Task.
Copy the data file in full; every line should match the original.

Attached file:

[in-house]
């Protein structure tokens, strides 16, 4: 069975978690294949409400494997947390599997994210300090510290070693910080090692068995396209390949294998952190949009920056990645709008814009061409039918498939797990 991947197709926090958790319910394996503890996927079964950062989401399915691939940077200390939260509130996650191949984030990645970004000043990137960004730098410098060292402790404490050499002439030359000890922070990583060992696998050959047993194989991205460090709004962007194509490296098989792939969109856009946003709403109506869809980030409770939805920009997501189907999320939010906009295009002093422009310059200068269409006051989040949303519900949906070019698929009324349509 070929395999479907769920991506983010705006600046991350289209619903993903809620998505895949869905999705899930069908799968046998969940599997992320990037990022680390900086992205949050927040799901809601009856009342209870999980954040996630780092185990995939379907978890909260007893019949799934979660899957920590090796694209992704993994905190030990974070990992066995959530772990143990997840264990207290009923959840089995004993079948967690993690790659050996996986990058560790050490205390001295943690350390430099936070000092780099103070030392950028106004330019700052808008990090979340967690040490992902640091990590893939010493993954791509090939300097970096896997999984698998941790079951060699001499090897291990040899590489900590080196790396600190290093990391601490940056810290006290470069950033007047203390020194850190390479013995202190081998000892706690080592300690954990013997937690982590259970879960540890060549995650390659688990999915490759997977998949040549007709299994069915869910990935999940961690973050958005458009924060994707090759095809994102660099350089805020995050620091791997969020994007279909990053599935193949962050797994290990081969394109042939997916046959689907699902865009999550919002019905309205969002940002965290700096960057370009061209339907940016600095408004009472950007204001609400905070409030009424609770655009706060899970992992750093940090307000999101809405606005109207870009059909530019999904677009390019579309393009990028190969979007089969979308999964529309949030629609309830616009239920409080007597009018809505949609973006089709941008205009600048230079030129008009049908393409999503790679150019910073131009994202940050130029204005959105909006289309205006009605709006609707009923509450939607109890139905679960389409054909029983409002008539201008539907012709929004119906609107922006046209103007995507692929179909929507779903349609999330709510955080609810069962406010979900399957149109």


[in-house]
């Protein structure tokens, strides 16, 4: 069975978690294949409400494997947390599997994210300090510290070693910080090692068995396209390949294998952190949009920056990645709008814009061409039918498939797990 991947197709926090958790319910394996503890996927079964950062989401399915691939940077200390939260509130996650191949984030990645970004000043990137960004730098410098060292402790404490050499002439030359000890922070990583060992696998050959047993194989991205460090709004962007194509490296098989792939969109856009946003709403109506869809980030409770939805920009997501189907999320939010906009295009002093422009310059200068269409006051989040949303519900949906070019698929009324349509 070929395999479907769920991506983010705006600046991350289209619903993903809620998505895949869905999705899930069908799968046998969940599997992320990037990022680390900086992205949050927040799901809601009856009342209870999980954040996630780092185990995939379907978890909260007893019949799934979660899957920590090796694209992704993994905190030990974070990992066995959530772990143990997840264990207290009923959840089995004993079948967690993690790659050996996986990058560790050490205390001295943690350390430099936070000092780099103070030392950028106004330019700052808008990090979340967690040490992902640091990590893939010493993954791509090939300097970096896997999984698998941790079951060699001499090897291990040899590489900590080196790396600190290093990391601490940056810290006290470069950033007047203390020194850190390479013995202190081998000892706690080592300690954990013997937690982590259970879960540890060549995650390659688990999915490759997977998949040549007709299994069915869910990935999940961690973050958005458009924060994707090759095809994102660099350089805020995050620091791997969020994007279909990053599935193949962050797994290990081969394109042939997916046959689907699902865009999550919002019905309205969002940002965290700096960057370009061209339907940016600095408004009472950007204001609400905070409030009424609770655009706060899970992992750093940090307000999101809405606005109207870009059909530019999904677009390019579309393009990028190969979007089969979308999964529309949030629609309830616009239920409080007597009018809505949609973006089709941008205009600048230079030129008009049908393409999503790679150019910073131009994202940050130029204005959105909006289309205006009605709006609707009923509450939607109890139905679960389409054909029983409002008539201008539907012709929004119906609107922006046209103007995507692929179909929507779903349609999330709510955080609810069962406010979900399957149109």